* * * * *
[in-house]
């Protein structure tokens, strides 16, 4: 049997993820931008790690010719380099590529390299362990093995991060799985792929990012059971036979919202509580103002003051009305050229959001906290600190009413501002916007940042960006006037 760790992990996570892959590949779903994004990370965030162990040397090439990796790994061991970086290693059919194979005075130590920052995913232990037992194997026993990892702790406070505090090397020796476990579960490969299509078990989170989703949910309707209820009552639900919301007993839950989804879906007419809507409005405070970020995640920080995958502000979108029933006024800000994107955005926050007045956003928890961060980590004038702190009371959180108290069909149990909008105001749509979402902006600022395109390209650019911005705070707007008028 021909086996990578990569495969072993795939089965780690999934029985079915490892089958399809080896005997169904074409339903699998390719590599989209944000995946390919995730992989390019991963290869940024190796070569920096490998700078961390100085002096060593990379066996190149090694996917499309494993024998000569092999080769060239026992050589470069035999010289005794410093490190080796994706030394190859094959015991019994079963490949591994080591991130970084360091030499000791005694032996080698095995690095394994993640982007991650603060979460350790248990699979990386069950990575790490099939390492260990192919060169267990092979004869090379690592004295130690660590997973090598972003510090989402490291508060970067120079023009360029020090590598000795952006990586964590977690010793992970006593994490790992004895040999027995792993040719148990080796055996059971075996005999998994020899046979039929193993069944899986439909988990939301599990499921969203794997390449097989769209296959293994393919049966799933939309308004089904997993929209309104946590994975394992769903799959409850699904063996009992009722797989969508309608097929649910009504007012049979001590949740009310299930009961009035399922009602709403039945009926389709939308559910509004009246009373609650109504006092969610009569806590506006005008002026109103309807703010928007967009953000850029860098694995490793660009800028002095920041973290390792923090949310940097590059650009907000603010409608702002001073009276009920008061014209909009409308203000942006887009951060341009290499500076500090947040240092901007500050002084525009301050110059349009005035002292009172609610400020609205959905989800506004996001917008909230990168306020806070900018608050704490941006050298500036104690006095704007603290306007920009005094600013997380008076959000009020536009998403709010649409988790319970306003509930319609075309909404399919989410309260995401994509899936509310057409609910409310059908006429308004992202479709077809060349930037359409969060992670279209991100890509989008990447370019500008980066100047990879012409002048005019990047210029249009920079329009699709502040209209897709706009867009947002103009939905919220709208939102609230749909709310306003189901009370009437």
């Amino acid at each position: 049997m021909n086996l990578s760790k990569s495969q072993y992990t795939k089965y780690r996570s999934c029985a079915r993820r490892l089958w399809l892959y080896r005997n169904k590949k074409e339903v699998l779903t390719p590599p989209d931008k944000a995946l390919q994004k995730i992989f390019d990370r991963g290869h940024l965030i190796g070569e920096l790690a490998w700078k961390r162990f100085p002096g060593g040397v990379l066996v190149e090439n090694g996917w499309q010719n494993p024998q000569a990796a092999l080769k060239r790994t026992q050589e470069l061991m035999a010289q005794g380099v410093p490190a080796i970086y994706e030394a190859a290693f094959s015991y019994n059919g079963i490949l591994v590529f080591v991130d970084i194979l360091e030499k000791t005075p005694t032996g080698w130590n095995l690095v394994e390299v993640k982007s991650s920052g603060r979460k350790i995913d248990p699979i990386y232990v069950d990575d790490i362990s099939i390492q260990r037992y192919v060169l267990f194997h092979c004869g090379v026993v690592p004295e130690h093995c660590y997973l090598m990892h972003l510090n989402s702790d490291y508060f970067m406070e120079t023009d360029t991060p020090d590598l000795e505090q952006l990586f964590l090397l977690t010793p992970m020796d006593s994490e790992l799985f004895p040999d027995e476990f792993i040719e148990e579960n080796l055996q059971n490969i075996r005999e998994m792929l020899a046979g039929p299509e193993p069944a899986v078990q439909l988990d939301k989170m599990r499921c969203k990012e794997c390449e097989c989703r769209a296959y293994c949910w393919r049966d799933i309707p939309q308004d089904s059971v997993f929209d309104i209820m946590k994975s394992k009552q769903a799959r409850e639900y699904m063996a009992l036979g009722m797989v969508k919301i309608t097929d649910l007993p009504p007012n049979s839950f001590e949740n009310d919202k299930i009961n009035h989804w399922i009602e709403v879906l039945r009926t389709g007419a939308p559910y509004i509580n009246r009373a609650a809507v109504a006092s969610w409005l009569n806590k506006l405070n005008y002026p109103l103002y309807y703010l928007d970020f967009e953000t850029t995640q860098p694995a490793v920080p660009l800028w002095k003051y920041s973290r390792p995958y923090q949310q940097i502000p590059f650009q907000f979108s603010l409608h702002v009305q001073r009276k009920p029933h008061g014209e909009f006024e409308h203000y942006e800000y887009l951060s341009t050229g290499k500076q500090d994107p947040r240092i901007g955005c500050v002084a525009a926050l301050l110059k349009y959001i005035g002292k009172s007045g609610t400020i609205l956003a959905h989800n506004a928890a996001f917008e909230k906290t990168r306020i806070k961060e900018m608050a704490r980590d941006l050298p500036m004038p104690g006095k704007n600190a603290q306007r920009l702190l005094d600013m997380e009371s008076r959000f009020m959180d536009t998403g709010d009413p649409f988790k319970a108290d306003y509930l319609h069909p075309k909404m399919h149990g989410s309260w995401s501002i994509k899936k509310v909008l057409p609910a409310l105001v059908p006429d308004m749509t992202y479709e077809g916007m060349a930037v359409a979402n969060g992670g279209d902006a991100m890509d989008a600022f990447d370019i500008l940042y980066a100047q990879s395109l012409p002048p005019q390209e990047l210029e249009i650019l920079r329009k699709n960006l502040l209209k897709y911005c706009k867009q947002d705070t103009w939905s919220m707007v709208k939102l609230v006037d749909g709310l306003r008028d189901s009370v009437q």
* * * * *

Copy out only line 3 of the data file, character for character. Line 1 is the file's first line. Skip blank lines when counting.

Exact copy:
């Amino acid at each position: 049997m021909n086996l990578s760790k990569s495969q072993y992990t795939k089965y780690r996570s999934c029985a079915r993820r490892l089958w399809l892959y080896r005997n169904k590949k074409e339903v699998l779903t390719p590599p989209d931008k944000a995946l390919q994004k995730i992989f390019d990370r991963g290869h940024l965030i190796g070569e920096l790690a490998w700078k961390r162990f100085p002096g060593g040397v990379l066996v190149e090439n090694g996917w499309q010719n494993p024998q000569a990796a092999l080769k060239r790994t026992q050589e470069l061991m035999a010289q005794g380099v410093p490190a080796i970086y994706e030394a190859a290693f094959s015991y019994n059919g079963i490949l591994v590529f080591v991130d970084i194979l360091e030499k000791t005075p005694t032996g080698w130590n095995l690095v394994e390299v993640k982007s991650s920052g603060r979460k350790i995913d248990p699979i990386y232990v069950d990575d790490i362990s099939i390492q260990r037992y192919v060169l267990f194997h092979c004869g090379v026993v690592p004295e130690h093995c660590y997973l090598m990892h972003l510090n989402s702790d490291y508060f970067m406070e120079t023009d360029t991060p020090d590598l000795e505090q952006l990586f964590l090397l977690t010793p992970m020796d006593s994490e790992l799985f004895p040999d027995e476990f792993i040719e148990e579960n080796l055996q059971n490969i075996r005999e998994m792929l020899a046979g039929p299509e193993p069944a899986v078990q439909l988990d939301k989170m599990r499921c969203k990012e794997c390449e097989c989703r769209a296959y293994c949910w393919r049966d799933i309707p939309q308004d089904s059971v997993f929209d309104i209820m946590k994975s394992k009552q769903a799959r409850e639900y699904m063996a009992l036979g009722m797989v969508k919301i309608t097929d649910l007993p009504p007012n049979s839950f001590e949740n009310d919202k299930i009961n009035h989804w399922i009602e709403v879906l039945r009926t389709g007419a939308p559910y509004i509580n009246r009373a609650a809507v109504a006092s969610w409005l009569n806590k506006l405070n005008y002026p109103l103002y309807y703010l928007d970020f967009e953000t850029t995640q860098p694995a490793v920080p660009l800028w002095k003051y920041s973290r390792p995958y923090q949310q940097i502000p590059f650009q907000f979108s603010l409608h702002v009305q001073r009276k009920p029933h008061g014209e909009f006024e409308h203000y942006e800000y887009l951060s341009t050229g290499k500076q500090d994107p947040r240092i901007g955005c500050v002084a525009a926050l301050l110059k349009y959001i005035g002292k009172s007045g609610t400020i609205l956003a959905h989800n506004a928890a996001f917008e909230k906290t990168r306020i806070k961060e900018m608050a704490r980590d941006l050298p500036m004038p104690g006095k704007n600190a603290q306007r920009l702190l005094d600013m997380e009371s008076r959000f009020m959180d536009t998403g709010d009413p649409f988790k319970a108290d306003y509930l319609h069909p075309k909404m399919h149990g989410s309260w995401s501002i994509k899936k509310v909008l057409p609910a409310l105001v059908p006429d308004m749509t992202y479709e077809g916007m060349a930037v359409a979402n969060g992670g279209d902006a991100m890509d989008a600022f990447d370019i500008l940042y980066a100047q990879s395109l012409p002048p005019q390209e990047l210029e249009i650019l920079r329009k699709n960006l502040l209209k897709y911005c706009k867009q947002d705070t103009w939905s919220m707007v709208k939102l609230v006037d749909g709310l306003r008028d189901s009370v009437q």